I would not have been able to operate the machine and check two measurements at the same time without the record feature on the 289. The entire process took only about 20 minutes and cut my diagnostic time by 75 percent.”

Control systems technician follows the trend to isolate elusive sign fault

 

Laurie John Hayton
Control Systems Technician
Digital Engineering
Thunderbay, Ontario, Canada

 

Photo courtesy of Digital Engineering, Inc.
with permission of Mr. Laurie John Hayton

Laurie John Hayton has worked at Digital Engineering since he started his career in industrial automation 1981. His experience with Fluke products dates back to about 1985, when the company began to move to using mostly Fluke handheld instruments. Hayton has been using the Fluke 123 ScopeMeter® since shortly after its introduction in the late 1990s. “The 123 ScopeMeter® has been our old faithful,” Hayton notes. “We were especially impressed with the isolation that you get from it. With the old scopes you always had issues with the chassis ground being referenced to the logic ground and creating potential shock hazards. When Fluke came out with the isolated scope it made those types of measurements a lot easier.”

The data trending innovation and MIN/MAX feature of the 123 ScopeMeter played a major role in Hayton’s winning submission to the Fluke News Plus contest, as he describes:

“I was working on an outdoor digital messaging display, which was operating very intermittently. The sign had been giving its owner continued grief for long periods of time. Even the original manufacturer was unable to solve this elusive problem. There were a few additional problems with the sign, but the biggest problem causing the failures was the dc power supply. Most of the time when a measurement was taken it would be at the proper level. However, the sign would still fail after a period of time.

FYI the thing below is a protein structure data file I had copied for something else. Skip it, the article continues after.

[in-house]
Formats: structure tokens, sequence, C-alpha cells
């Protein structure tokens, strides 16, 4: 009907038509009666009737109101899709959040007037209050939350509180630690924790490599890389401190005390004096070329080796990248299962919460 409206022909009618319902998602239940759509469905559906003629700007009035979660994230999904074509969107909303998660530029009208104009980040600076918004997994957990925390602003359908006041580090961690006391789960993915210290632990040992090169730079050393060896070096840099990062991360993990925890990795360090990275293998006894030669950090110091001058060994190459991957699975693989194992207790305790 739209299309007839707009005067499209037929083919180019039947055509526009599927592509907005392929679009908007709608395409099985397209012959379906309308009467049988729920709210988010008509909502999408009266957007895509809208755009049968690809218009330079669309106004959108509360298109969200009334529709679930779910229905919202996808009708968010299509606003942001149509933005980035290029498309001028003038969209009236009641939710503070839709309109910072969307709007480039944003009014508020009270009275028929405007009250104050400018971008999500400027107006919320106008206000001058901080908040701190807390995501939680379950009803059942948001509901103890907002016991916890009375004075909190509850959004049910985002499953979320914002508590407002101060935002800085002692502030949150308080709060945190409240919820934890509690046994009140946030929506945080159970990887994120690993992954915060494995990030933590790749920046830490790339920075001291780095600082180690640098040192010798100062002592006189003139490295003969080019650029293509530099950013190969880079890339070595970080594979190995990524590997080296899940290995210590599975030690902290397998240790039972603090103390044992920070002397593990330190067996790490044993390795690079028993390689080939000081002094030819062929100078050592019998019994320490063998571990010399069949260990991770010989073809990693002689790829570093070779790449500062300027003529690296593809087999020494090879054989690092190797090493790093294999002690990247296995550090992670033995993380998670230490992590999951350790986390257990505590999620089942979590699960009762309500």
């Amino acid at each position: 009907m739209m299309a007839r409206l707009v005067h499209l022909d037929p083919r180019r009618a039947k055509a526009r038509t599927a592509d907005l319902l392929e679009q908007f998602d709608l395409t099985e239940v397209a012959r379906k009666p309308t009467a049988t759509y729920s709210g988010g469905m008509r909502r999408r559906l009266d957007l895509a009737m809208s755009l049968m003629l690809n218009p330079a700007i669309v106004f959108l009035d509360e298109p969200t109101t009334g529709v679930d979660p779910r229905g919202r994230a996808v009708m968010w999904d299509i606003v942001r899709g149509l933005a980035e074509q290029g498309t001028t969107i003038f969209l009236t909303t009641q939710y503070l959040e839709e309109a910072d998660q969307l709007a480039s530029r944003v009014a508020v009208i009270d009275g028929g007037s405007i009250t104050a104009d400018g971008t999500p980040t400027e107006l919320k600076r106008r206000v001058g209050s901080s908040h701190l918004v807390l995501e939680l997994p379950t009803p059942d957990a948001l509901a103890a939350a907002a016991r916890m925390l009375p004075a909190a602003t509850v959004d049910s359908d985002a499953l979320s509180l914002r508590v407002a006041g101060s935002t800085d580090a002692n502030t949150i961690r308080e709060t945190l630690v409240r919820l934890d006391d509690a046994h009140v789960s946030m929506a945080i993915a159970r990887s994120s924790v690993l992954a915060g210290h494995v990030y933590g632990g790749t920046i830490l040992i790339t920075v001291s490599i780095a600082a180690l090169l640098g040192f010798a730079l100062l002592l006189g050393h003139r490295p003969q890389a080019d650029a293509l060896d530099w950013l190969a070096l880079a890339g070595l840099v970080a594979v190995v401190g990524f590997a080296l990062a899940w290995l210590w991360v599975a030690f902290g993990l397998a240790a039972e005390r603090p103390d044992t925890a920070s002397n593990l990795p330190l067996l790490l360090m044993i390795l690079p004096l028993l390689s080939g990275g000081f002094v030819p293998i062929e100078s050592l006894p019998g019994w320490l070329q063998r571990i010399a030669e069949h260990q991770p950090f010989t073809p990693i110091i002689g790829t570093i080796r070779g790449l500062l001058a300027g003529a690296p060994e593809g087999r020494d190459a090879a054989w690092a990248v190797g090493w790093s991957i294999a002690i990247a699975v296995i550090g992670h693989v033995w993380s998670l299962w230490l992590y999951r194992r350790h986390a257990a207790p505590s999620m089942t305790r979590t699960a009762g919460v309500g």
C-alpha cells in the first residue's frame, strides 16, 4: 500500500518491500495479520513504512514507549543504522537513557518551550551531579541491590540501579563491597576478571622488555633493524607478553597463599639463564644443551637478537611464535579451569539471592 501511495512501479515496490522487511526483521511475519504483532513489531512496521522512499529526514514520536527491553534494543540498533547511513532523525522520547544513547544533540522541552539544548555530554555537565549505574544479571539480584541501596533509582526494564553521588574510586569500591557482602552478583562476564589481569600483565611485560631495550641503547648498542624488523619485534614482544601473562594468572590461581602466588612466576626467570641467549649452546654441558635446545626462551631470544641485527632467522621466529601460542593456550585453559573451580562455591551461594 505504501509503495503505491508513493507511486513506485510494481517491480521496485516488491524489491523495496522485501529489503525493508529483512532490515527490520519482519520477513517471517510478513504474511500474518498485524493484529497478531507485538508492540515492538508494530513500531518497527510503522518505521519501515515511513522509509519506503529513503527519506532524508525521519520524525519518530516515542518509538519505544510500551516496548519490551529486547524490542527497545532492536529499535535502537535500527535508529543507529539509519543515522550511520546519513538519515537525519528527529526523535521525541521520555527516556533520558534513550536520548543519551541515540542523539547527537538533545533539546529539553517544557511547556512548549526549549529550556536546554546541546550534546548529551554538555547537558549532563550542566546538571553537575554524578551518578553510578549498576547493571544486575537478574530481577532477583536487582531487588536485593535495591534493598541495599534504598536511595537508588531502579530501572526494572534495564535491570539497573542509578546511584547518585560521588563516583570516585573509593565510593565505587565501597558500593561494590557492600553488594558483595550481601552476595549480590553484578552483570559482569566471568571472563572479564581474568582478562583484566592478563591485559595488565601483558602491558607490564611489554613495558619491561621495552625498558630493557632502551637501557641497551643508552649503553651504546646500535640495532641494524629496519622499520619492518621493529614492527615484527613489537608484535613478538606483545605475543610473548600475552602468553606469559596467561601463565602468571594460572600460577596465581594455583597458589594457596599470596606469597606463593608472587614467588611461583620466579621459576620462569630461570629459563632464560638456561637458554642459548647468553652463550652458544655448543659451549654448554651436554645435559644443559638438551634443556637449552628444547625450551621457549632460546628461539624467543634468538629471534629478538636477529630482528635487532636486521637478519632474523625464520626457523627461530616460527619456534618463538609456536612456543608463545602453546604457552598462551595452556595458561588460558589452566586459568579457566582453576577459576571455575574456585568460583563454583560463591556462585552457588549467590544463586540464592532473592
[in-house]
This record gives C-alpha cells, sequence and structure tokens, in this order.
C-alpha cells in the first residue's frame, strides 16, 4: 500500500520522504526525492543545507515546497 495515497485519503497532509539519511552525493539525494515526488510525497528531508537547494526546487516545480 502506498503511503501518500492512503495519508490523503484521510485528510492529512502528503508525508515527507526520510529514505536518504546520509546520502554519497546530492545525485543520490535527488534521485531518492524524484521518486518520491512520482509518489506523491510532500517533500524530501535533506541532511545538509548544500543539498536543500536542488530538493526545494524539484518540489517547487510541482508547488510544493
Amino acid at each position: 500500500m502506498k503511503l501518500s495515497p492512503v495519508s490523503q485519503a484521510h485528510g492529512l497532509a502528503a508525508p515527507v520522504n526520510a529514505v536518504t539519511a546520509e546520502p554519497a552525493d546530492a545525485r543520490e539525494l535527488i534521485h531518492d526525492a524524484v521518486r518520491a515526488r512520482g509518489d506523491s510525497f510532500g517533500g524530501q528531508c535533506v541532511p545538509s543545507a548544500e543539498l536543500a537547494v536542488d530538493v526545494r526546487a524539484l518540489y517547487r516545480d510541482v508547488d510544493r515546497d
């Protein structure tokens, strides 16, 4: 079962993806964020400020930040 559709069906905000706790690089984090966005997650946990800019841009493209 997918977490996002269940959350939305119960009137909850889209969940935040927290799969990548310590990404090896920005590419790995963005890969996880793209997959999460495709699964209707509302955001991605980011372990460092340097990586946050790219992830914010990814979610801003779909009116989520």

I used the TrendPlot™ feature on the Fluke 123 ScopeMeter to trend the dc output of the voltage for about a week. Eventually we saw on the trend graph that the dc output voltage of the power supply would dip below acceptable levels then return to normal, causing the sign to reset and operate intermittently. The MIN/MAX feature on the unit also confirmed that the voltage had definitely dropped below levels that were acceptable for the sign to operate. We replaced the dc power supply and the sign operated properly without any issues.

The Fluke 123 Scopemeter's innovative feature made a difference as it allowed long-term monitoring of an electrical parameter that was intermittent in nature and thus difficult to detect with 'snap shot' readings. It allowed us to solve and correct the problem and return the piece of equipment to a reliable operating state.”

 

Courtesy of Digital Engineering, Inc. with permission
of Thunder Bay Regional Health Sciences Centre

Find out more

In this issue you can also read about the Runner Up winner in the February Fluke News Plus contest »
Learn more about the Fluke 289 True RMS Industrial Logging Multimeter with Trend Capture »
Learn more about the Fluke 123 ScopeMeter® »